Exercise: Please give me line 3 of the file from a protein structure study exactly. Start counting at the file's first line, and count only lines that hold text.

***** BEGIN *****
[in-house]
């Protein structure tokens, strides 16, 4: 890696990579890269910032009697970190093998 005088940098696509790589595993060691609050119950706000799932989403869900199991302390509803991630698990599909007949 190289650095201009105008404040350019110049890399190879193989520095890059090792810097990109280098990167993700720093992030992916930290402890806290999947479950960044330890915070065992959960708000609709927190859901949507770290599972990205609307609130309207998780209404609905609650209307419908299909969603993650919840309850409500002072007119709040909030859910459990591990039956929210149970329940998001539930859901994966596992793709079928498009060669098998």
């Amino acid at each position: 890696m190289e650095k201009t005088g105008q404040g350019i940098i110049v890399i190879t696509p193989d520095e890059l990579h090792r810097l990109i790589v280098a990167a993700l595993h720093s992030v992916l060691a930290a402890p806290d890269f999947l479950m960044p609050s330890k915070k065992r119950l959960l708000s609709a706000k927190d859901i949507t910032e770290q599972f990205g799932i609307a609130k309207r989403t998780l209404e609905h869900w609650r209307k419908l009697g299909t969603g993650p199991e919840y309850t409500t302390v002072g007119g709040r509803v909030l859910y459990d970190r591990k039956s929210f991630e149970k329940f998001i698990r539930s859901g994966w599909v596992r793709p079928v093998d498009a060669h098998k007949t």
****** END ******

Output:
């Amino acid at each position: 890696m190289e650095k201009t005088g105008q404040g350019i940098i110049v890399i190879t696509p193989d520095e890059l990579h090792r810097l990109i790589v280098a990167a993700l595993h720093s992030v992916l060691a930290a402890p806290d890269f999947l479950m960044p609050s330890k915070k065992r119950l959960l708000s609709a706000k927190d859901i949507t910032e770290q599972f990205g799932i609307a609130k309207r989403t998780l209404e609905h869900w609650r209307k419908l009697g299909t969603g993650p199991e919840y309850t409500t302390v002072g007119g709040r509803v909030l859910y459990d970190r591990k039956s929210f991630e149970k329940f998001i698990r539930s859901g994966w599909v596992r793709p079928v093998d498009a060669h098998k007949t």